In Praise of Kabocha Squash
I first tasted Kabocha Squash about six years ago, when I lived in California. It’s practically a fall and winter staple food there, and in the test kitchens at Sunset magazine, where I worked at the time, we came up with all manner of ways to stew, roast, and steam it.
Kabocha is a winter squash originally from Japan, which explains why it first made inroads on the West Coast and then made its way east. I love it for its sweet, nutty flavor and silky texture. In fact, I find it even smoother than acorn or butternut squashes, particularly when roasted. So I’m happy to see it showing up in more and more supermarkets (I bought mine at a Whole Foods outside of Boston).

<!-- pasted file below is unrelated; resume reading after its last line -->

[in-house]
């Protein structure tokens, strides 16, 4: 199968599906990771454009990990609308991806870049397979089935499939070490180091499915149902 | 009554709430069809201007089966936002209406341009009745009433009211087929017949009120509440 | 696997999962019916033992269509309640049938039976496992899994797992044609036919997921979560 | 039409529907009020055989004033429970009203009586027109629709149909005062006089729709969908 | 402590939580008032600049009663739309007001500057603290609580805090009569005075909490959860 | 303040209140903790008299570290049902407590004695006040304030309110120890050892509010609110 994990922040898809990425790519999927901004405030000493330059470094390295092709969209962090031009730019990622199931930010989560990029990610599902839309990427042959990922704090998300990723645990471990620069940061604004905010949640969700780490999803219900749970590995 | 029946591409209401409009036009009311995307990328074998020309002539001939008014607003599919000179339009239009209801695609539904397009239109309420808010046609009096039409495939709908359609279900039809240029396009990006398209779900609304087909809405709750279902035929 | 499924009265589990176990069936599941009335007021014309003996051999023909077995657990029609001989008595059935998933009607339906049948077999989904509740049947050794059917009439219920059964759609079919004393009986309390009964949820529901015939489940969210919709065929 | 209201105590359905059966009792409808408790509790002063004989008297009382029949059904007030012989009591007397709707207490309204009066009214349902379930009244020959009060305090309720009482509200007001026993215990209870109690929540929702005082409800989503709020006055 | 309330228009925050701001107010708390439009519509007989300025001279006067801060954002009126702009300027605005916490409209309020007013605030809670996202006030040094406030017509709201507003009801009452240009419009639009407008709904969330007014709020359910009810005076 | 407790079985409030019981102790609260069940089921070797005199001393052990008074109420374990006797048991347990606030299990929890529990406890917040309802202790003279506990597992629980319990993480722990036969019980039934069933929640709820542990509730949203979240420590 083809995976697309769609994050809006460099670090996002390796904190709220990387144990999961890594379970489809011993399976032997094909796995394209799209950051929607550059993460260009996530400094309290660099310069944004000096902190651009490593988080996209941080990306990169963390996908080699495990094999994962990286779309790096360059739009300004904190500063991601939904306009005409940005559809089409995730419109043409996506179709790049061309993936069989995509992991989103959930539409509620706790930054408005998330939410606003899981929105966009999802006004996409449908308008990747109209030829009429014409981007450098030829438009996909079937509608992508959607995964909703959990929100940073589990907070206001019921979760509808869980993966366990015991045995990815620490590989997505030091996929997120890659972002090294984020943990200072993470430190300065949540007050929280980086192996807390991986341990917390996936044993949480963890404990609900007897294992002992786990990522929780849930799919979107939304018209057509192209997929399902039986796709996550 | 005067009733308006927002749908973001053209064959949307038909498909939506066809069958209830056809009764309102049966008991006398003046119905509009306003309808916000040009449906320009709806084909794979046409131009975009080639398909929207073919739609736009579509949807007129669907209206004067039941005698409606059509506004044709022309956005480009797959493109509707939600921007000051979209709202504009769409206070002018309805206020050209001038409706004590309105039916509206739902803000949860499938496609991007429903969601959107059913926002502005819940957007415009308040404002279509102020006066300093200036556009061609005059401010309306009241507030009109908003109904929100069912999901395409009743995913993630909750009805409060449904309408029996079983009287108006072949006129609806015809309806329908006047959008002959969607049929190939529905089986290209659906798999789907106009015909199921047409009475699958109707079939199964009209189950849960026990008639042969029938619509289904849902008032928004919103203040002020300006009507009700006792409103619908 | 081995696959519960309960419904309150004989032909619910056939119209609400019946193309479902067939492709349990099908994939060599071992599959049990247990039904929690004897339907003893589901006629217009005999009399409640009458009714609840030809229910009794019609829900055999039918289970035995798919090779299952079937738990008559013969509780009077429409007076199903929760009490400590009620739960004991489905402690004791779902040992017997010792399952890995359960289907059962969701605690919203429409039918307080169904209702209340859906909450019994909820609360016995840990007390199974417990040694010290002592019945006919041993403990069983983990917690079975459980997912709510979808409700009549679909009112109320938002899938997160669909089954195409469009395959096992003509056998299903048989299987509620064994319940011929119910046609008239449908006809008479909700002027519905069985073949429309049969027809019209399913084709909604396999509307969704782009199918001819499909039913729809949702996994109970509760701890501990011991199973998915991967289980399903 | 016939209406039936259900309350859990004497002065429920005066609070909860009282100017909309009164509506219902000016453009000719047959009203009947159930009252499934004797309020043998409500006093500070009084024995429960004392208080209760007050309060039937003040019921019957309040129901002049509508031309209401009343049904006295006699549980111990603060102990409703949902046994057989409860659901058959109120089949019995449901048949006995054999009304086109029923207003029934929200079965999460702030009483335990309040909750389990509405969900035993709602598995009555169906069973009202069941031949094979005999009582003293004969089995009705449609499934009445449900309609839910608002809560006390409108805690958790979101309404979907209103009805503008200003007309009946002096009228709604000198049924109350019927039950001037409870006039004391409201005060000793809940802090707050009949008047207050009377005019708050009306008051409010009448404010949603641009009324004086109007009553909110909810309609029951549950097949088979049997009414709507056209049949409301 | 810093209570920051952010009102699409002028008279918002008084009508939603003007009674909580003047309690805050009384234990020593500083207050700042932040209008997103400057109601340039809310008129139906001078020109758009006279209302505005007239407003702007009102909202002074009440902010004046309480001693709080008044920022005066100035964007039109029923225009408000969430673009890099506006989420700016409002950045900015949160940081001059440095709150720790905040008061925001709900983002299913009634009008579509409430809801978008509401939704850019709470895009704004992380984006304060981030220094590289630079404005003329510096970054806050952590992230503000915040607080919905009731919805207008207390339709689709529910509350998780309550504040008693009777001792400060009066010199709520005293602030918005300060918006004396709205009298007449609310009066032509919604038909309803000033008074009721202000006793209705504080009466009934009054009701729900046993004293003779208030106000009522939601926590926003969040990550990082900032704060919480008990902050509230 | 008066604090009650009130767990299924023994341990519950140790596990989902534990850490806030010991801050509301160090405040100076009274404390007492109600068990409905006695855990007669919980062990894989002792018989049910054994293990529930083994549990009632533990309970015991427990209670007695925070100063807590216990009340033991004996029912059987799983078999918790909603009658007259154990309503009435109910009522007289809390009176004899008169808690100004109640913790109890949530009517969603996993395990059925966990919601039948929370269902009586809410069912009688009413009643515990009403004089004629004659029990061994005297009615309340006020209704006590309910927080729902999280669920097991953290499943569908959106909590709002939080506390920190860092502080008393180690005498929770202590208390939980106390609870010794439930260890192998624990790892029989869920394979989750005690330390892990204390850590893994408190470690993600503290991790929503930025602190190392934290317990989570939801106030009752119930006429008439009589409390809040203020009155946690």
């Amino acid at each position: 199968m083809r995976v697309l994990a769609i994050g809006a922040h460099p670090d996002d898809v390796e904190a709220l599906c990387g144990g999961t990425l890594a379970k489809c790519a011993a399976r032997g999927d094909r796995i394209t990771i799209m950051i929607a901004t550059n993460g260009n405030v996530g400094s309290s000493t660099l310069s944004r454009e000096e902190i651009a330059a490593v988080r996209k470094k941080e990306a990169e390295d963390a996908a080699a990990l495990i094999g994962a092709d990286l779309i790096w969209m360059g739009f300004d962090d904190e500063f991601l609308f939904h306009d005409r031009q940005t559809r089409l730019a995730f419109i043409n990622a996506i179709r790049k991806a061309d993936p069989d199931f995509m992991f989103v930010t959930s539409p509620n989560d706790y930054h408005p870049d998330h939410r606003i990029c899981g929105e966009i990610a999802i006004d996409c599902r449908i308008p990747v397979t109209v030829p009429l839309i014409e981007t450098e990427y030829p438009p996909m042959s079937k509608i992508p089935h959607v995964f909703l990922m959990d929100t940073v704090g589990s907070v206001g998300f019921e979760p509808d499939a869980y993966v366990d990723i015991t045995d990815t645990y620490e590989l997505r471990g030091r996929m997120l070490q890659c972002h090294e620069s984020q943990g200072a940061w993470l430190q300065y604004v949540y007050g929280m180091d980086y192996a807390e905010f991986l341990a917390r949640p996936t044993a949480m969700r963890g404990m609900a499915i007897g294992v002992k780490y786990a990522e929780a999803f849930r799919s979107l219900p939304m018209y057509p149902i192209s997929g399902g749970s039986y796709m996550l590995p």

And roasting is just about my favorite way to prepare kabocha: done simply with butter, brown sugar, and my apple butter. Here’s how.
First, cut the squash in halve, scoop out the seeds, and then cut each half into four wedges.
Dot each wedge with about 1 teaspoon salted butter, 1 teaspoon brown sugar, and about 1 tablespoon apple butter.
Bake at 375° until tender and lightly browned at the edges, 30 to 35 minutes.